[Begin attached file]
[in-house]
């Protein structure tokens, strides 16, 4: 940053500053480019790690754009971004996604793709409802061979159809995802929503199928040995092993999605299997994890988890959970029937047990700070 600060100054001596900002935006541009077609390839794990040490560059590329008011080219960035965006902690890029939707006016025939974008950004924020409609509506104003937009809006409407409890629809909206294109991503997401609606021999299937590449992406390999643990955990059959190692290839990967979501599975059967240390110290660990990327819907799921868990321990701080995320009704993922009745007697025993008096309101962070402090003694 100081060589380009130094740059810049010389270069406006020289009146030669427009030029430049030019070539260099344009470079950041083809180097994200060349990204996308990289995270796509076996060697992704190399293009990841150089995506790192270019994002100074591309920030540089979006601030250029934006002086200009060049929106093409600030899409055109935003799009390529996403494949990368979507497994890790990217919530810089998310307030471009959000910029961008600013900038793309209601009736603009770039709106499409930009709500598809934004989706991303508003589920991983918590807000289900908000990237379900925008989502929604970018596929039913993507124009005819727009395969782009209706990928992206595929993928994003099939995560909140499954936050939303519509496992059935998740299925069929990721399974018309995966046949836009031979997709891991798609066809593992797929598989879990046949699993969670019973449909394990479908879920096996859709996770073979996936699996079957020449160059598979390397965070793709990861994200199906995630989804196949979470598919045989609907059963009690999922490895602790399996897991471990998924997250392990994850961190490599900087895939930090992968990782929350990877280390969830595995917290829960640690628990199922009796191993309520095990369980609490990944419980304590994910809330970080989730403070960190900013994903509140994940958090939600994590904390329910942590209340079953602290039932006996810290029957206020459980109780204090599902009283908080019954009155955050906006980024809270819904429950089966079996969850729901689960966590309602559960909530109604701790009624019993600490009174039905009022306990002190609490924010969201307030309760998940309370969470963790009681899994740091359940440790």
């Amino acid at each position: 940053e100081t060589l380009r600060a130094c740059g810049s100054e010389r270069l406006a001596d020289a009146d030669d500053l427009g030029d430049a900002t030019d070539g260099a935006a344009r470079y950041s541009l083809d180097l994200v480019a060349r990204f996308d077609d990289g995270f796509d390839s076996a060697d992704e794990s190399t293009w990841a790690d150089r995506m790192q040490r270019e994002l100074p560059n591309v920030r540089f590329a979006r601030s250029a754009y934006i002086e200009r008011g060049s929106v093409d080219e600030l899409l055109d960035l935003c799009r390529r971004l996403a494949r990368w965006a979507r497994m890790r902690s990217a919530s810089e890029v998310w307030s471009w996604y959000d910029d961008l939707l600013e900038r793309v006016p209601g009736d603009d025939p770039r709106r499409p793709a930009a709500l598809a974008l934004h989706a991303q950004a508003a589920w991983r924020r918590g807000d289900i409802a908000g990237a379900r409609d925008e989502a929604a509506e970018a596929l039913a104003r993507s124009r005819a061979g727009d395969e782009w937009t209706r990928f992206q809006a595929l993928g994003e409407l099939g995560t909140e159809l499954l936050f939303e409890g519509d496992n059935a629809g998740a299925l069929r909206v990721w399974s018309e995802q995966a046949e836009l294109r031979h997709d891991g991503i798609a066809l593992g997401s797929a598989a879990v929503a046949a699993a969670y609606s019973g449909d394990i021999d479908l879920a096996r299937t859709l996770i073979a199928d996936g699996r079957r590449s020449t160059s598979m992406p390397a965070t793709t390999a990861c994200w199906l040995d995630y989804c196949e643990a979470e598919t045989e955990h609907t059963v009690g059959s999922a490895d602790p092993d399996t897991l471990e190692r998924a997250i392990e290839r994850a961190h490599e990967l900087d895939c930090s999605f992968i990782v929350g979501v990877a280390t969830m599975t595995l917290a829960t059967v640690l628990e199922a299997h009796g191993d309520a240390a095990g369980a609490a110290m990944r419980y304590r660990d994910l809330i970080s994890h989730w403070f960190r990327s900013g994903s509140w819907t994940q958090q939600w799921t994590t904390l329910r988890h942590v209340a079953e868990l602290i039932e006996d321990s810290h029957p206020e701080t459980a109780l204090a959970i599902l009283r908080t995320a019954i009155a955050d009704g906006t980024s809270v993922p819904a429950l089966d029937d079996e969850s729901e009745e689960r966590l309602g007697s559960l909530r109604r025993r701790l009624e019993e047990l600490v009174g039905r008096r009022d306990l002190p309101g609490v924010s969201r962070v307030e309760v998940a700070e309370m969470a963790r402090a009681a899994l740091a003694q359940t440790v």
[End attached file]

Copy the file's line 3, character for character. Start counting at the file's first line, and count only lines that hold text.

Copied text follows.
């Amino acid at each position: 940053e100081t060589l380009r600060a130094c740059g810049s100054e010389r270069l406006a001596d020289a009146d030669d500053l427009g030029d430049a900002t030019d070539g260099a935006a344009r470079y950041s541009l083809d180097l994200v480019a060349r990204f996308d077609d990289g995270f796509d390839s076996a060697d992704e794990s190399t293009w990841a790690d150089r995506m790192q040490r270019e994002l100074p560059n591309v920030r540089f590329a979006r601030s250029a754009y934006i002086e200009r008011g060049s929106v093409d080219e600030l899409l055109d960035l935003c799009r390529r971004l996403a494949r990368w965006a979507r497994m890790r902690s990217a919530s810089e890029v998310w307030s471009w996604y959000d910029d961008l939707l600013e900038r793309v006016p209601g009736d603009d025939p770039r709106r499409p793709a930009a709500l598809a974008l934004h989706a991303q950004a508003a589920w991983r924020r918590g807000d289900i409802a908000g990237a379900r409609d925008e989502a929604a509506e970018a596929l039913a104003r993507s124009r005819a061979g727009d395969e782009w937009t209706r990928f992206q809006a595929l993928g994003e409407l099939g995560t909140e159809l499954l936050f939303e409890g519509d496992n059935a629809g998740a299925l069929r909206v990721w399974s018309e995802q995966a046949e836009l294109r031979h997709d891991g991503i798609a066809l593992g997401s797929a598989a879990v929503a046949a699993a969670y609606s019973g449909d394990i021999d479908l879920a096996r299937t859709l996770i073979a199928d996936g699996r079957r590449s020449t160059s598979m992406p390397a965070t793709t390999a990861c994200w199906l040995d995630y989804c196949e643990a979470e598919t045989e955990h609907t059963v009690g059959s999922a490895d602790p092993d399996t897991l471990e190692r998924a997250i392990e290839r994850a961190h490599e990967l900087d895939c930090s999605f992968i990782v929350g979501v990877a280390t969830m599975t595995l917290a829960t059967v640690l628990e199922a299997h009796g191993d309520a240390a095990g369980a609490a110290m990944r419980y304590r660990d994910l809330i970080s994890h989730w403070f960190r990327s900013g994903s509140w819907t994940q958090q939600w799921t994590t904390l329910r988890h942590v209340a079953e868990l602290i039932e006996d321990s810290h029957p206020e701080t459980a109780l204090a959970i599902l009283r908080t995320a019954i009155a955050d009704g906006t980024s809270v993922p819904a429950l089966d029937d079996e969850s729901e009745e689960r966590l309602g007697s559960l909530r109604r025993r701790l009624e019993e047990l600490v009174g039905r008096r009022d306990l002190p309101g609490v924010s969201r962070v307030e309760v998940a700070e309370m969470a963790r402090a009681a899994l740091a003694q359940t440790v």